Holy Day of Oblong Inflation

Stupor Bowl Sunday, An American Event

by Dandy Don Aikman

It's Sunday morning. Stupor Bowl Sunday. Only about nine more hours till kickoff.

I suppose I could watch some more of the pre-game hype, but it's been going on for two weeks. Did I really need to know that Denver's kicker's uncle was the producer of a local children's television show that served as the inspiration for Krusty the Klown on "The Simpsons"?

I made that up, but you get the idea.

It's a truism that the Game Itself is usually a dud. The sports pundits expect this year's match-up to be true to form. But that doesn't really matter, because Stupor Bowl Sunday is so much more than just a football game.

Back in my Drinking Daze, the best part of Stupor Bowl Sunday was the free food they doled out at the local watering holes as we all gathered together in front of a big-screen television specially leased for the occasion. We'd begin eating and drinking about four hours before kickoff. The shrewder saloon proprietors would pass out hefty helpings of extremely spicy and/or salty entreés-- cheese dogs, for example, with some sort of high-octane jalapeno cheese embedded in the wieners that required a minimum of one pitcher of beer per dog to put out the ensuing fire in the palate.

Then there was The Board. The Board is a device that enables you to bet and lose money on any possible combination and permutation of the score of the game, broken down by quarters and halves. I remember one guy who stood to win two hundred dollars in the waning moments of a game if the losing team, which had just scored a late and meaningless touchdown, kicked an extra point. Instead, they went for two. I hate to see grown men cry, but The Board seems to bring that out in even the manliest of male specimens.

Then there are the Televised Traditions ancillary to the Game Itself. The Unveiling of the Very Expensive Commercials can make the viewing experience worthwhile even if the Game Itself is a blowout. And it's the one part of Stupor Bowl Sunday that can keep the women interested. Your wife may not know why all the guys start mumbling when a coach calls for a running play on third-and-twelve, but she understands as well as anyone else the Vital Importance of the success or failure of a new ad campaign inaugurated in front of the largest viewing audience of the decade at the rate of millions of dollars per minute. Remember when Pepsi finally revealed its new slogan, after a season-long build-up? "Gotta Have It." We who were witnesses to this awful debacle will never forget it, although most of us probably can't remember who was playing that day (Note: It was Dallas and Buffalo, in case you're wondering.)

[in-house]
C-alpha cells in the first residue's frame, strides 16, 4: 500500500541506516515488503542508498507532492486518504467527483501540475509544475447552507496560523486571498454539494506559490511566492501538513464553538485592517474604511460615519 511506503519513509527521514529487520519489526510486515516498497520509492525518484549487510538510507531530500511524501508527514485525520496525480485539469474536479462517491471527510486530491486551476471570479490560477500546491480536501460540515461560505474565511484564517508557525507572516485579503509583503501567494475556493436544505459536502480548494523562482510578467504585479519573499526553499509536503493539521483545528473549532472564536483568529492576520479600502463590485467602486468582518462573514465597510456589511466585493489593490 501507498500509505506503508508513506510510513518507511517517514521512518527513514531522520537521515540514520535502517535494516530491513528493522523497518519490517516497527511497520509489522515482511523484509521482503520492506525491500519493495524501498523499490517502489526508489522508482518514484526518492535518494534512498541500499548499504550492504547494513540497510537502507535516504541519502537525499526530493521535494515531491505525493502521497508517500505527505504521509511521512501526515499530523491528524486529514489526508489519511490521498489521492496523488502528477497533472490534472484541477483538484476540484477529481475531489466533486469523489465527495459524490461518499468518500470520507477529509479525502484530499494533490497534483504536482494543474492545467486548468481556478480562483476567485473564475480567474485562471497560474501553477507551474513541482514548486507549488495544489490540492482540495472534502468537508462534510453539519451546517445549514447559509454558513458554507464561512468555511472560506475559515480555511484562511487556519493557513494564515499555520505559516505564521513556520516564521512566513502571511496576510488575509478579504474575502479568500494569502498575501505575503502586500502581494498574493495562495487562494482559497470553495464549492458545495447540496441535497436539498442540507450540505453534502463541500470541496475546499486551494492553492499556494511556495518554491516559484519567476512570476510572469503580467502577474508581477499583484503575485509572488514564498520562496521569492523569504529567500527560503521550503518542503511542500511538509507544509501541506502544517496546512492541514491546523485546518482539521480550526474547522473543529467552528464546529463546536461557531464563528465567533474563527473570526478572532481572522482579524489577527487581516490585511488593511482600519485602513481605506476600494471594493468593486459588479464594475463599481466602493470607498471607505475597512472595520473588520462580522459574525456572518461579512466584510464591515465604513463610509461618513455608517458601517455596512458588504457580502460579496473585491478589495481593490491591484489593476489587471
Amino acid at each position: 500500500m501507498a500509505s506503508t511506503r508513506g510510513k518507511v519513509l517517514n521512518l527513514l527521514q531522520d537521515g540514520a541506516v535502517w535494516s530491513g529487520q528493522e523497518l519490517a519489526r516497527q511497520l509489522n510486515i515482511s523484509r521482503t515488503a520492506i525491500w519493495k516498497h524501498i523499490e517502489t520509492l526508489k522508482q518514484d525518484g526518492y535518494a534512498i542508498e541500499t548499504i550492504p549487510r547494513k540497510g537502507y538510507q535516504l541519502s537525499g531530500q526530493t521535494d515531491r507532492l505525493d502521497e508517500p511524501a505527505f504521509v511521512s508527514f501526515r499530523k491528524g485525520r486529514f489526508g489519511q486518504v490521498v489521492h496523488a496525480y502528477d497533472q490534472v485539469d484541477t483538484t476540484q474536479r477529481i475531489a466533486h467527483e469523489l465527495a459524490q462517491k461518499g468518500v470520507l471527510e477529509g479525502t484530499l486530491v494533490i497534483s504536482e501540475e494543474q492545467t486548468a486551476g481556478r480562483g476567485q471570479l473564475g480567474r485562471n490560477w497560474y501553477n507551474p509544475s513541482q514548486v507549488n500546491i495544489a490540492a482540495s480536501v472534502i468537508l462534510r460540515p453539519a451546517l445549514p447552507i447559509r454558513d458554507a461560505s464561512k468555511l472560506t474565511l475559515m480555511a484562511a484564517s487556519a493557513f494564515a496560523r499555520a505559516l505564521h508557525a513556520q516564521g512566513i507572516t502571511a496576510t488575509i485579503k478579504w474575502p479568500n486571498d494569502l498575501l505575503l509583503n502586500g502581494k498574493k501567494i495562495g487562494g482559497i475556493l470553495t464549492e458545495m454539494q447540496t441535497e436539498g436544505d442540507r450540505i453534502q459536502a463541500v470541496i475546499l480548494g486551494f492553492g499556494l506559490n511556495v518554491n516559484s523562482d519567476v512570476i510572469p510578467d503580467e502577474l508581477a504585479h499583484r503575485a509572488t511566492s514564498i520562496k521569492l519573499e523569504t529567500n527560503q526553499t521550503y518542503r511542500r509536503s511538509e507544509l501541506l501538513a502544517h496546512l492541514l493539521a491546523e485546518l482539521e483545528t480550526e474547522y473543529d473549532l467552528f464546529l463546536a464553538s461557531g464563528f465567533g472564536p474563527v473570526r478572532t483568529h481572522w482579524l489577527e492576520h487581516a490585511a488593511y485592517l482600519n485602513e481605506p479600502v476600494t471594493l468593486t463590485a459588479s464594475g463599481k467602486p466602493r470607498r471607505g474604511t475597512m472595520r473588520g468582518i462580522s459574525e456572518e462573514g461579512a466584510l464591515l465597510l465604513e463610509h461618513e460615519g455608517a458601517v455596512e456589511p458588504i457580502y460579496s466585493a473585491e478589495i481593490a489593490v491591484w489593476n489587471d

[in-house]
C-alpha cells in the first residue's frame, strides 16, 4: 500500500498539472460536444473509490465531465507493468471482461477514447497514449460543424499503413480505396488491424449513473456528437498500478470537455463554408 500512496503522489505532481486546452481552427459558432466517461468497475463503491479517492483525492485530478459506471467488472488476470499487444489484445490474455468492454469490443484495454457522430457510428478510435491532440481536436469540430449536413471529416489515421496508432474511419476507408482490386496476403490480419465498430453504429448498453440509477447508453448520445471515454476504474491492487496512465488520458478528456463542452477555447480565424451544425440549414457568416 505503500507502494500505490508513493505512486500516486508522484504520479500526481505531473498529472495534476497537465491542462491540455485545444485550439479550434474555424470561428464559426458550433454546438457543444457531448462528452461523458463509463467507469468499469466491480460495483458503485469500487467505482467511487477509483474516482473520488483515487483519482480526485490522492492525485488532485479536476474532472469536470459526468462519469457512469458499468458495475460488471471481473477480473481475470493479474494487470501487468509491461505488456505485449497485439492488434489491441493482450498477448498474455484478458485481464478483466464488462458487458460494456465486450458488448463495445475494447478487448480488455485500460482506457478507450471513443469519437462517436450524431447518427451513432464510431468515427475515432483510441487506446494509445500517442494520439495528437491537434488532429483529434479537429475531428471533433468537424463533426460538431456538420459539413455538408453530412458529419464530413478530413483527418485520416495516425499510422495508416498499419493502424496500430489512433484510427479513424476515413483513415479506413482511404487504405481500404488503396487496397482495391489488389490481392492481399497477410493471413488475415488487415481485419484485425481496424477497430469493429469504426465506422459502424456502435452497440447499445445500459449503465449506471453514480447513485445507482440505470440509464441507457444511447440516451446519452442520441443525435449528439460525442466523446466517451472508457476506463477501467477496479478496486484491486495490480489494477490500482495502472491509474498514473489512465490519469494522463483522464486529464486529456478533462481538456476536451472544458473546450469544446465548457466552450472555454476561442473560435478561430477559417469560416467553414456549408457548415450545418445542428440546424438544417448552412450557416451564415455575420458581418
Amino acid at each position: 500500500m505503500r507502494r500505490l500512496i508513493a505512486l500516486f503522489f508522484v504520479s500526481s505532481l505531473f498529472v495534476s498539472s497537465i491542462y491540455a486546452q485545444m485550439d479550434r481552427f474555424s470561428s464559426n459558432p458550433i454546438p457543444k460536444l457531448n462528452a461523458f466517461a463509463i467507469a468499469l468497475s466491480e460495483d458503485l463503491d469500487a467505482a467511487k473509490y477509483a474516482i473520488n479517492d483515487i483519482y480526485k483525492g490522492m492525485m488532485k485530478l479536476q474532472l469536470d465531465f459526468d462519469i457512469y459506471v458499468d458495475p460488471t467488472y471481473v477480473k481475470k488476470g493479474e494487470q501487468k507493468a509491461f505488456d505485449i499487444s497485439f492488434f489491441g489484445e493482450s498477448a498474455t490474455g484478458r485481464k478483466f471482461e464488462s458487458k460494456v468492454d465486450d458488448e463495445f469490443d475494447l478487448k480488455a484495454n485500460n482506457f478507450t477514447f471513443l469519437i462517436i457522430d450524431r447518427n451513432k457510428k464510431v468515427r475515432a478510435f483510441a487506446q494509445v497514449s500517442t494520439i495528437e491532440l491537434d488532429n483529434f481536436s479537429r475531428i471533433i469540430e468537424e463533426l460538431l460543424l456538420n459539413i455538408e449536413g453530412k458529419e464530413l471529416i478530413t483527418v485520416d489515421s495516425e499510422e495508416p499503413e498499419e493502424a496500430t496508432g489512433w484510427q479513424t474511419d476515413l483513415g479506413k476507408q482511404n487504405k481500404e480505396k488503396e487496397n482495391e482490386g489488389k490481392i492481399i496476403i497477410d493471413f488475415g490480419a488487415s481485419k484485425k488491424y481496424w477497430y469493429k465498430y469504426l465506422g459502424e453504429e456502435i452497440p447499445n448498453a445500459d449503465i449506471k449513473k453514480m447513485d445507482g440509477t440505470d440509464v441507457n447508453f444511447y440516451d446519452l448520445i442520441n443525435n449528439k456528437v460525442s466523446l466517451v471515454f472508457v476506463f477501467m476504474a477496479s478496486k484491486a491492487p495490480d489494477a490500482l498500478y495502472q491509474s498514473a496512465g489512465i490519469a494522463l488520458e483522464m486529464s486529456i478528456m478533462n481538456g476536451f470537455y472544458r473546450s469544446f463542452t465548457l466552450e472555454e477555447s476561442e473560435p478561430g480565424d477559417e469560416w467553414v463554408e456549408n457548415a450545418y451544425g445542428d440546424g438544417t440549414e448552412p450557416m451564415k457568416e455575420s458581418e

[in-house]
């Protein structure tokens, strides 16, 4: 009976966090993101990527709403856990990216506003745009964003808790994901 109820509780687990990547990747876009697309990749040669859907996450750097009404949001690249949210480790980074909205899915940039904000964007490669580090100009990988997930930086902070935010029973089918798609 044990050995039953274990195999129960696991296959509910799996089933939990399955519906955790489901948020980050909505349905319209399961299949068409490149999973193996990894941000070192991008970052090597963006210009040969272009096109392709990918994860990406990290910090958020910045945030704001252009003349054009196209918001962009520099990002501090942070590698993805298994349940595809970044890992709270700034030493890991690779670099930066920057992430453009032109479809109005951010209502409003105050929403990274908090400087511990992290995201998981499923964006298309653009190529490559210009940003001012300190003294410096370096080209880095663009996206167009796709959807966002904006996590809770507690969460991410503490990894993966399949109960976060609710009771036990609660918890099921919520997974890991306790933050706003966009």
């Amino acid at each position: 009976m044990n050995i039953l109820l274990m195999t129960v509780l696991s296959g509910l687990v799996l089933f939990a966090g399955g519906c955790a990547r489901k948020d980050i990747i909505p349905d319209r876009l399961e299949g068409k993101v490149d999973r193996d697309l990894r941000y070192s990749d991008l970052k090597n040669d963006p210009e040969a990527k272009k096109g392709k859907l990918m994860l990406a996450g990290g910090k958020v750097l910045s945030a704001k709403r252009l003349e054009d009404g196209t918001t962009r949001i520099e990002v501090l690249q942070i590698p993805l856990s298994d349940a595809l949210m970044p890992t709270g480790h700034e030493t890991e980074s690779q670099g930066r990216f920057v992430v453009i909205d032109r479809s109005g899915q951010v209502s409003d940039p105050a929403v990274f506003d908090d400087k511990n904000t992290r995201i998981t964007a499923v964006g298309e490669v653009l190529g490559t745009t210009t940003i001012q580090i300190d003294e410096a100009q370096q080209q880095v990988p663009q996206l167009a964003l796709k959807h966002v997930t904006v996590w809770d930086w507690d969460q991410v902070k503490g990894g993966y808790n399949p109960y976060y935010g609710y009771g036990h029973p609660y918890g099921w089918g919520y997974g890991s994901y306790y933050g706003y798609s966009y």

And then there's Bud Bowl, which has got to be the longest running shaggy-dog story in TV history. I really think Bud Bowl ought to be retired. It's lost its lustre. But I remember the very first Bud Bowl ad (San Francisco vs. Cincinnati). No one saw it coming, and suddenly there it was. It was hilarious. Guys were choking on their beer and falling on the floor laughing. When was the last time you had that reaction to a Bud Bowl spot? It's a shame they didn't quit while they were ahead.

The halftime show is the one thing about Stupor Bowl Sunday that really gets my goat. This isn't a haltime show-- it's a ludicrous pyrotechnic orgy of Unabashed Kitsch. I often think of the billions of people from foreign countries who are watching this on TV and saying to themselves, "Yes, this is America-- James Brown signing 'Shout' on top of a giant inflatable dinosaur with a thousand cleavage-enhanced chorus girls high-kicking in the background and monster trucks jumping over huge vats of flaming Jello." Is this why our ancestors hid behind hedges and played Turkey Shoot with the redcoats? Even at extremely high levels of intoxication, I always found it a bit difficult to give myself over entirely to the Spirit of the Halftime Show.

Oops, I'm sounding like a killjoy, aren't I? I must admit that since I gave up the suds, Stupor Bowl Sunday seems a lot less fun. But I feel a heck of a lot better on Post-Stupor Monday. Also, I can usually remember most of the second half of the game. Let's face it, if you've consumed a few Cheese Dogs From Hell and several quarts of beer even before the opening kickoff, and continue to imbibe and eat throughout the first half, it's got to be a mighty Awesome Contest to maintain your interest all the way to the Final Gun. I usually spent most of the second half in the john or sitting around feeling bloated and trying to decide whether or not to throw up to pay much attention to the Action on the Field.

There's one thing that hasn't changed with me, however. I still get blue the day after the game. It must be a little bit like what women feel during post-partum depression. The sudden realization that football season is over hits me like a ton of bricks. Don't talk to me about the Pro Bowl or I'll punch your lights out. The Pro Bowl is an exhibition game. The only reason anyone bothers with it is to see if Joe Blow can win a million dollars at halftime by kicking a 35-yard field goal. Any game that has to resort to that sort of lame gimmickry to generate interest in it speaks for itself. Notice that the Pro Bowl is played in Hawaii-- that's the only way they can entice the players to show up for it.

Gad, the game is still seven hours away and I'm already getting bummed anticipating the Aftermath.


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